NCI moved to Washington in the late 1980s (shortly after the NYA was formed), and then joined MIF and IICA in forming IDFA in 1990. Meanwhile, the NYA was managed for a number of years by the American Frozen Food Institute.

With IDFA hosting its annual Dairy Forum starting on Sunday, Jan. 20th, it’s worth noting that the Dairy Forum hasn’t always been hosted by IDFA. The annual gathering, which was known as the “US Dairy Policy Forum” when it was first held back in 1985, was originally sponsored by MIF and IICA (which was then still known as IAICM). They continued to sponsor the Dairy Forum up until 1990.

Obviously there is a lot of history involved in the four organizations that no longer exist. And that raises the question: Is this really a good idea, to consolidate NCI, MIF, and IICA under one central organization, IDFA, and also to bring in another organization’s assets and operations, NYA?

Yes, this would appear to be a very good idea, for at least two reasons. First, IDFA is now operating under one set of bylaws and financial reporting requirements, as well as one budget.

Prior to Jan. 1, 2019, NCI, MIF and IICA each operated on a separate budget, and IDFA also had its own budget. And IDFA, along with its three constituent organizations, all had their own boards of directors.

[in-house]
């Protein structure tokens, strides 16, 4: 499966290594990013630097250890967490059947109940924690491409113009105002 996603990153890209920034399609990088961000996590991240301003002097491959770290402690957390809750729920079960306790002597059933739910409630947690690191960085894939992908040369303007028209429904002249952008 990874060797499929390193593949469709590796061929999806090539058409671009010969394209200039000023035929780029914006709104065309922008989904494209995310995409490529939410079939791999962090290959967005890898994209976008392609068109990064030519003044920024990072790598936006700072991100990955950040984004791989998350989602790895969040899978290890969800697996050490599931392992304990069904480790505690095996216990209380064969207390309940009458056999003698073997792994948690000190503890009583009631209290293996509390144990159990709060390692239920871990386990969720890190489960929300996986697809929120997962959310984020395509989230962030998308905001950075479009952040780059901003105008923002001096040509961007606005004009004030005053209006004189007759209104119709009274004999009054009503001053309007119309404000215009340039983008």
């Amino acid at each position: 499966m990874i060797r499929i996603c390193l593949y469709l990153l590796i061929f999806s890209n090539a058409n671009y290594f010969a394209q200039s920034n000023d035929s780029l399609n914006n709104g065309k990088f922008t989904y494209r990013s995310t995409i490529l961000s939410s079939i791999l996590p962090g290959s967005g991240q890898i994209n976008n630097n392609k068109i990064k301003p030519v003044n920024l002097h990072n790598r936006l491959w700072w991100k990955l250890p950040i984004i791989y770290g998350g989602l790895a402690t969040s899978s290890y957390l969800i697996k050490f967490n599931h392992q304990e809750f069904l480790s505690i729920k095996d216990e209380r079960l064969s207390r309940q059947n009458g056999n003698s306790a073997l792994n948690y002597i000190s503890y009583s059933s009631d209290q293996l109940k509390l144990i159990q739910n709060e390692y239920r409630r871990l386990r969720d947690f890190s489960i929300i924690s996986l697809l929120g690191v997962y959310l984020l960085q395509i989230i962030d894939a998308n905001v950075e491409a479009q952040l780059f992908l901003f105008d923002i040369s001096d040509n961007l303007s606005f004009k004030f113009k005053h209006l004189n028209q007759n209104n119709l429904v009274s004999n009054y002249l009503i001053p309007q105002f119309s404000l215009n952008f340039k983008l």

Logic would suggest that operating under one set of bylaws and financial reporting requirements, as well as just one budget, would simply be a more efficient way to operate a trade association.

The other way in which this change appears to be a very good idea is in the area of industry advocacy. As Michael Dykes, IDFA’s president and CEO, noted, under its new structure, IDFA “will be more nimble, inclusive and effective in representing the interests of all segments of the dairy processing industry.” This foundation will allow IDFA to “enhance our legislative, regulatory and communication efforts and increase the return on investment for our members.”

Basically, anything that can enhance the dairy processing industry’s legislative, regulatory and communication efforts in the future is a good thing.

The National Cheese Institute, Milk Industry Foundation, International Ice Cream Association and National Yogurt Association no longer exist, but they all left rich legacies spanning many, many years.

More importantly, they left in their place a stronger International Dairy Foods Association, which bodes well for the dairy industry in the years ahead.

Cheese Reporter welcomes letters to the editor. Comments should be sent to Dick Groves, at dgroves@cheesereporter.com.

Cheese Reporter welcomes letters to the editor. Comments should be sent to: Dick Groves by Fax at (608) 246-8431; or e-mail your comments to
dgroves @cheesereporter.com.



Dick Groves

Dick Groves has been publisher/editor of Cheese Reporter since 1989. He has over 35 years experience covering the dairy industry. His weekly editorial is read and referenced throughout the world.
For more information, call 608-316-3791 dgroves@cheesereporter.com